While it is well known that rivers are not highly productive systems for Zooplankton (Hynes 1970; Chick and Van Den Avyle 1999), the abundance and distribution of Zooplankton in Roanoke River are the lowest among coastal rivers in the southeastern United States. A long-term study (1984–1991) conducted by Rulifson et al. (1993) and a study by Coggins (2005) documented that Zooplankton abundances in the Roanoke River are historically low and often 1–2 orders of magnitude lower than those in adjacent watersheds (Table 6). In these studies, Zooplankton abundances never exceeded 1,000 individuals/m3 during the critical period (March–June) for larval production. American shad, hickory shad A. mediocris, alewife A. pseudoharengus, and blueback herring A. aestivalis spawn in the Roanoke River and their larvae use this system as nursery habitat (Greene et al. 2009; Harris and Hightower 2010). Low Zooplankton abundance in this system is alarming because it increases the probability of a temporal disconnect between Zooplankton and larval alosines. Thus, we tested the hypothesis that a temporal asynchrony of predators and prey results in the starvation of fish larvae.
Mean preference index (αi) values (Chesson 1983) for American shad larvae reared from 11 to 20 d after hatching under various dietary conditions. Values greater than 0.25 indicate a preference for that food type.
In laboratory experiments, increases in growth (in terms of length and dry weight) were positively correlated with increasing densities of prey. These findings are consistent with studies suggesting that American shad larvae exhibit high rates of growth when Artemia spp., a proxy for naturally occurring plankton, are fed at densities of 500 nauplii/L or more (Johnson and Dropkin 1995; Leach and Houde 1999). In contrast with this previous work, we used wild Zooplankton as a food source for laboratory experiments. Filtering and sieving plankton samples were useful for preventing the introduction of competitive or predatory ichthyoplankton and insects. Wild Zooplankton offered larvae a variety of prey types and sizes similar to the Zooplankton found in the Roanoke River and Albemarle Sound (Rulifson and Manooch 1993; Binion 2011). Using discrete methods for feeding larvae, we found that growth was highest when larvae were fed at densities ranging from 50 to 500 prey/L and when they were able to forage on the smallest species of Zooplankton.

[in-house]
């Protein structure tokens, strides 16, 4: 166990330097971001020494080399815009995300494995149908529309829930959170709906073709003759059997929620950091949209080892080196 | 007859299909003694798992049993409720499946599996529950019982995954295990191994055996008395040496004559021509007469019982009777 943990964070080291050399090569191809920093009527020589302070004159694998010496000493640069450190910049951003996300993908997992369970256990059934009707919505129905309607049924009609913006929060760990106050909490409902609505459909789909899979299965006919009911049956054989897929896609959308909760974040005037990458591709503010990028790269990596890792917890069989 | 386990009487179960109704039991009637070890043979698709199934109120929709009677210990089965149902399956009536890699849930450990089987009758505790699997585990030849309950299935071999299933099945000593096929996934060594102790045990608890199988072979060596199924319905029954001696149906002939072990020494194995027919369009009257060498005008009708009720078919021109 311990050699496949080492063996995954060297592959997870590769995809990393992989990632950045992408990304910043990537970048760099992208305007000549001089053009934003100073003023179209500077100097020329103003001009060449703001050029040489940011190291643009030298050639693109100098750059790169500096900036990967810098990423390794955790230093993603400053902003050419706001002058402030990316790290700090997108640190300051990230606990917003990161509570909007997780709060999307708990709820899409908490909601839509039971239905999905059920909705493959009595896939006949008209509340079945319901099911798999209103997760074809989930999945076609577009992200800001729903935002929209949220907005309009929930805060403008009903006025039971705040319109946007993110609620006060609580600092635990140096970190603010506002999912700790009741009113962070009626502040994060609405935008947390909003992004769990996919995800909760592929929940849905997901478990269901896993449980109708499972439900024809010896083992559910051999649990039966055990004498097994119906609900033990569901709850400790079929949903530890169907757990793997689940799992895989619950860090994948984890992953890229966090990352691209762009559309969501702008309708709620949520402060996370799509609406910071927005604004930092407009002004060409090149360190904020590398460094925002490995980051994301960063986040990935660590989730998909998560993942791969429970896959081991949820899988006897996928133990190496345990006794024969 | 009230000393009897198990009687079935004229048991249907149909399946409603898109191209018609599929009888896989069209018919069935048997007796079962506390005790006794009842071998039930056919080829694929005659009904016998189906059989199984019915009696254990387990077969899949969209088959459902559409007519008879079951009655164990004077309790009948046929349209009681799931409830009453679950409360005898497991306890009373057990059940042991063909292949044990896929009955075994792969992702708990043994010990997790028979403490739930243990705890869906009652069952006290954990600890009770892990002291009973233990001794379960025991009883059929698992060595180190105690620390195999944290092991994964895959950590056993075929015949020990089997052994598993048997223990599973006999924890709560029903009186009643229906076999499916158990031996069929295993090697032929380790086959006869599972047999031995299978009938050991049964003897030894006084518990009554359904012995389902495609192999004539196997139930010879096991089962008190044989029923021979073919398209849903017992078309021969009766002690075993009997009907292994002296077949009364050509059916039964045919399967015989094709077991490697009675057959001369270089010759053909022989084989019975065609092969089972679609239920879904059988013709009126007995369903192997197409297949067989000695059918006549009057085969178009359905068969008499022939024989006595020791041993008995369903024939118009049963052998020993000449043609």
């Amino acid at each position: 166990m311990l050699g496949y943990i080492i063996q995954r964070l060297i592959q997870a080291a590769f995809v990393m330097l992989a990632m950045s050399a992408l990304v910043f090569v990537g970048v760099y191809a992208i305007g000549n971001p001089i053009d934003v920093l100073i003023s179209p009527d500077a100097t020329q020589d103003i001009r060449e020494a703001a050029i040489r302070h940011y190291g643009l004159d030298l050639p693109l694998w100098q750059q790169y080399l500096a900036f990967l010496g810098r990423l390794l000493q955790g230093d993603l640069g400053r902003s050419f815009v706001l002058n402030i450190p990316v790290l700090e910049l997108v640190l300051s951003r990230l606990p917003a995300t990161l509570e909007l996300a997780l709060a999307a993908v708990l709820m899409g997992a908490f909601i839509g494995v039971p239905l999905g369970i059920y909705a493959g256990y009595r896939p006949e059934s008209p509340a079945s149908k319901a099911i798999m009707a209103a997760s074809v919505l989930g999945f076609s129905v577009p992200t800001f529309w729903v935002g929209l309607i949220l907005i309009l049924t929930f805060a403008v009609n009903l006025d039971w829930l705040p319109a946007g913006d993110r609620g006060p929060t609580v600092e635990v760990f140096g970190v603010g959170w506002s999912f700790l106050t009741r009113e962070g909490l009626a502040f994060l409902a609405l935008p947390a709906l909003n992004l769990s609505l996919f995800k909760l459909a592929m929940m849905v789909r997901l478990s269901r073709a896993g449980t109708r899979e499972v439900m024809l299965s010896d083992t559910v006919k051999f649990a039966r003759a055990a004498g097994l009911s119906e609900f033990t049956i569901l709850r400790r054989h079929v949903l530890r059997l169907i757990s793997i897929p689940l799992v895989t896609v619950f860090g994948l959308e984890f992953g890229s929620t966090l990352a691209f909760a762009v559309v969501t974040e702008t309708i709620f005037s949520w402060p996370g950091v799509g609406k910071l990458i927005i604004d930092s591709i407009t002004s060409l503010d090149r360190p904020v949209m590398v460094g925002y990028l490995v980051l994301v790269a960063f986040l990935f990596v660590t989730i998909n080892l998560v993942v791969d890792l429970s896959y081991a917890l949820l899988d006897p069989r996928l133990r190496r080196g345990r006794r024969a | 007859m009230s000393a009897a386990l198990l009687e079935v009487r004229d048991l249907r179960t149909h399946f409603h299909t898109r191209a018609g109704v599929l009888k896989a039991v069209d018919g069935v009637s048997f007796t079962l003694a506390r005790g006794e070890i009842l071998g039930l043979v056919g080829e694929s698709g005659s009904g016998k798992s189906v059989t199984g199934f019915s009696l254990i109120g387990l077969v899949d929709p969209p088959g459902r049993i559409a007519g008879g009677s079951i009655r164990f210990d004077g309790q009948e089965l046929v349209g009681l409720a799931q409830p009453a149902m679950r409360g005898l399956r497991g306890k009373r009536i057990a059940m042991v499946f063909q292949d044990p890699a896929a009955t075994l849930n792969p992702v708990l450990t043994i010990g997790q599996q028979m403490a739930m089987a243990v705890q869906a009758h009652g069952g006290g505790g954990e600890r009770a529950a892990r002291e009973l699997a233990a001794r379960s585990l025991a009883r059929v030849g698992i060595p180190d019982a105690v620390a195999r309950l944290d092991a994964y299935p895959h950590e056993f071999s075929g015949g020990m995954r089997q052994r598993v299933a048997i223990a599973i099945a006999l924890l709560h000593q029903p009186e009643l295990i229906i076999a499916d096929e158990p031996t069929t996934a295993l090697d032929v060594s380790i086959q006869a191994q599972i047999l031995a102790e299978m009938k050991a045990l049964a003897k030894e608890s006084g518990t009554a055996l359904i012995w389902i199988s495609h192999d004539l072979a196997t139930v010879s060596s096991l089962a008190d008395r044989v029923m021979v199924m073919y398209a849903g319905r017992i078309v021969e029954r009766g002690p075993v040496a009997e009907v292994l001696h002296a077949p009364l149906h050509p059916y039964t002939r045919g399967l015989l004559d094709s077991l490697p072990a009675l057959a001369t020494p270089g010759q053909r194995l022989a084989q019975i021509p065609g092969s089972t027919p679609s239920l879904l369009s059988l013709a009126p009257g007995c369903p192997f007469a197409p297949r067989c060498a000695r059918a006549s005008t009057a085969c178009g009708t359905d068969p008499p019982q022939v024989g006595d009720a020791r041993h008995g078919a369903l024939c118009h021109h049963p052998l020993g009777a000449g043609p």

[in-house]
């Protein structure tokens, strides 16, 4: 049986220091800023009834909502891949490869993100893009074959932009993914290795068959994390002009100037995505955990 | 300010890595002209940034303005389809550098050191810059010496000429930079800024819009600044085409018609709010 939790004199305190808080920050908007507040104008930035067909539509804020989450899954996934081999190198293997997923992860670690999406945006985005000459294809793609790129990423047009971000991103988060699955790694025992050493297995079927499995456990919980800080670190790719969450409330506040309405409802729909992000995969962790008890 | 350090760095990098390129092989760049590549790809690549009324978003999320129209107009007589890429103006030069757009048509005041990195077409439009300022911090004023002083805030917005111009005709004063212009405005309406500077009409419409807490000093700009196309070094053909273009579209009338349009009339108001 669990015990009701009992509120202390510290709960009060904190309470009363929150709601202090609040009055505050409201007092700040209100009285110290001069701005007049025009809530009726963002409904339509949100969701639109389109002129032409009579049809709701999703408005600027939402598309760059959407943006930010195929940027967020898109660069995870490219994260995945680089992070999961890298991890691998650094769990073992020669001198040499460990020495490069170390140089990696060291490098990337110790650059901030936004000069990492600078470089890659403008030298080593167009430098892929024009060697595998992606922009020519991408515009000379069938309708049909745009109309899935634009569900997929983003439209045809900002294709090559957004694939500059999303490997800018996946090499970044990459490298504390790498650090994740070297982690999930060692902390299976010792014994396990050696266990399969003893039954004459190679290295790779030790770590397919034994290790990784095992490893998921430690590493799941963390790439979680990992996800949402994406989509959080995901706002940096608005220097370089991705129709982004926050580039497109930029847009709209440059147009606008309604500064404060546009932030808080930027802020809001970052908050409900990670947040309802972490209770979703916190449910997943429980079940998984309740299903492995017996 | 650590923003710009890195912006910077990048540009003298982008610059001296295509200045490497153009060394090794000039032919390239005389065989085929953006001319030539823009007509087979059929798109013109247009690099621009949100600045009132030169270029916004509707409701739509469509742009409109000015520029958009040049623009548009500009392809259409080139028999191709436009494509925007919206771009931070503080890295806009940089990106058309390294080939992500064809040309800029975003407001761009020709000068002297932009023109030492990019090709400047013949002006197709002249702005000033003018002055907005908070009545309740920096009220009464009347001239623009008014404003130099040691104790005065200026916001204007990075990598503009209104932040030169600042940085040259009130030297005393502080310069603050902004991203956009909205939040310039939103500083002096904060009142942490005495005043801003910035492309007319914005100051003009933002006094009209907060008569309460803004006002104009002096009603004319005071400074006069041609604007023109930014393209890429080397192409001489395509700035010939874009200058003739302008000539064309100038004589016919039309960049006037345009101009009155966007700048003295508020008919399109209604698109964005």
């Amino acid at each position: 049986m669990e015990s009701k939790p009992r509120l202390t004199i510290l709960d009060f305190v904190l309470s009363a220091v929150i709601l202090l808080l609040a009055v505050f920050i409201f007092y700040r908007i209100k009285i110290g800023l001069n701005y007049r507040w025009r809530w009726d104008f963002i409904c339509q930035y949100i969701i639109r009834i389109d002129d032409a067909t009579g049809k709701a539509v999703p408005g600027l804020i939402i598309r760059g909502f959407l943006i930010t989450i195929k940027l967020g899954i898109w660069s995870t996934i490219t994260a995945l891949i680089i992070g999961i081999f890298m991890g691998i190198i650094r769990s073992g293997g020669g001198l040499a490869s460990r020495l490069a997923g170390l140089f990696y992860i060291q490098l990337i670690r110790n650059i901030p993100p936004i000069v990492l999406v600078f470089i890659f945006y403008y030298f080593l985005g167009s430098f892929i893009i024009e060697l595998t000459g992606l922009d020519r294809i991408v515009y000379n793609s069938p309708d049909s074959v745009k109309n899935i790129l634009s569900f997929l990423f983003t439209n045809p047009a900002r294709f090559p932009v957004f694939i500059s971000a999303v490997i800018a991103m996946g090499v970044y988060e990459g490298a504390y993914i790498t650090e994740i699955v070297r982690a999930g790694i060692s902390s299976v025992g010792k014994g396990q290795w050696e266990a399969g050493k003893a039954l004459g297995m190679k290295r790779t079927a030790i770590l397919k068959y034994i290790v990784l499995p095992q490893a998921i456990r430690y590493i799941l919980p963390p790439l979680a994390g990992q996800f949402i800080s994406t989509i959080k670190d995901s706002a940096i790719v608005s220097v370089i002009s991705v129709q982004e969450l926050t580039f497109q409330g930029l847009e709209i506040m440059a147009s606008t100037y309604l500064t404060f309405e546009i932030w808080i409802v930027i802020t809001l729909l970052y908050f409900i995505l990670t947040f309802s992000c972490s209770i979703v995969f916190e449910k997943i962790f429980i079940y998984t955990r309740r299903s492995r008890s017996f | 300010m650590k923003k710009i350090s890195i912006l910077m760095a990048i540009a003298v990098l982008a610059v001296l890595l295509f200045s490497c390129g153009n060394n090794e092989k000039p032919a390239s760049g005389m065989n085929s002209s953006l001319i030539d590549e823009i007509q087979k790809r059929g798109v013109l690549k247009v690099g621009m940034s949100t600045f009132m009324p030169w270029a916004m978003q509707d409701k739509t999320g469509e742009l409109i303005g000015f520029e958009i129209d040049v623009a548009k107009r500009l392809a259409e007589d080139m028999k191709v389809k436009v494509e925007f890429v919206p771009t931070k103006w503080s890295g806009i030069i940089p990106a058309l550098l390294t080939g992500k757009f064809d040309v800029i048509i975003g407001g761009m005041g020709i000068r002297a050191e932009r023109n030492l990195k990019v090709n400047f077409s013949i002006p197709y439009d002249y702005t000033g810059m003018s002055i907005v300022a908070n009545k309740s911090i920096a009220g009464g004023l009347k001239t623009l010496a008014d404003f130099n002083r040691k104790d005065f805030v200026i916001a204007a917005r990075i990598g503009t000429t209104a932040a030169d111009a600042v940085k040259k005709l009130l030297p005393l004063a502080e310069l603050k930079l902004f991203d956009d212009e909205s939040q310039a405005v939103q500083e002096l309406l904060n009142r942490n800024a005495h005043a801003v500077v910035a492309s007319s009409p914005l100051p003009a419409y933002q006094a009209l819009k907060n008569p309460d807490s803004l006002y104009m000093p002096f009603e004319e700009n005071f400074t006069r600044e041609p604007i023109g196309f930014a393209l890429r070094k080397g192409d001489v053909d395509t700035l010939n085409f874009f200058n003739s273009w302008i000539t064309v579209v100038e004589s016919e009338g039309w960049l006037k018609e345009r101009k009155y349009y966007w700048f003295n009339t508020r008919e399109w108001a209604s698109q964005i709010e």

Comparison of mean Zooplankton abundances for coastal rivers and estuaries in North Carolina (NC), South Carolina (SC), and Virginia (VA).
The results of this study suggest that there is an optimal prey size for larval American shad and that prey size is a function of mouth gape (Figure 2). Fish larvae are generally gape-limited predators (Houde 2008). Larvae with large mouth gapes are less susceptible to starvation, and with growth and increased mouth gape the size spectra of suitable prey expands (Schael et al. 1991; Munk 1997; Bremigan and Stein 1994). The development of models for mouth gape and feeding ability was useful for evaluating the size of Zooplankton that larvae can capture and consume. We observed that 20-DAH larvae consumed the smallest Zooplankton available, and selectivity measures indicated a strong preference for copepod nauplii and rotifers for all treatments with wild Zooplankton. This evidence supports the hypothesis that optimal prey sizes are less than 50% of mouth gape. American shad larvae are dependent on vision for prey detection (Blaxter 1986) and possibly other nonvisual senses (chemoreception or mechanoreception) for prey selectivity (Batty and Hoyt 1995; Salgado and Hoyt 1996).
Although the fish in all treatments demonstrated a preference for small Zooplankton (80–250 µm), prey size was correlated with growth rate, suggesting that fish behavior or experience ensures a high rate of success for prey capture and feeding. Our work differs from other published findings about American shad because our fish showed a strong preference for small copepod nauplii and rotifers rather than larger cladocerans (Johnson and Dropkin 1996) or insects (Crecco and Blake 1983). Larval feeding and consumption were related to prey size and not necessarily dependent on prey availability because cladocerans were the most abundant taxa in Zooplankton samples. It remains unclear whether large prey were not vulnerable to predation because of larval feeding peculiarities or because of escape and avoidance tactics. Selectively feeding on small prey could alter the size structure of Zooplankton assemblages and contribute to interspecific competition with coexisting larvae (Crecco and Blake 1983; Bremigan and Stein 1994; Makrakis et al. 2008). Furthermore, as a result of selectively feeding on smaller prey items, American shad must consume more prey to reach satiation, which could have bioenergetic consequences and affect growth.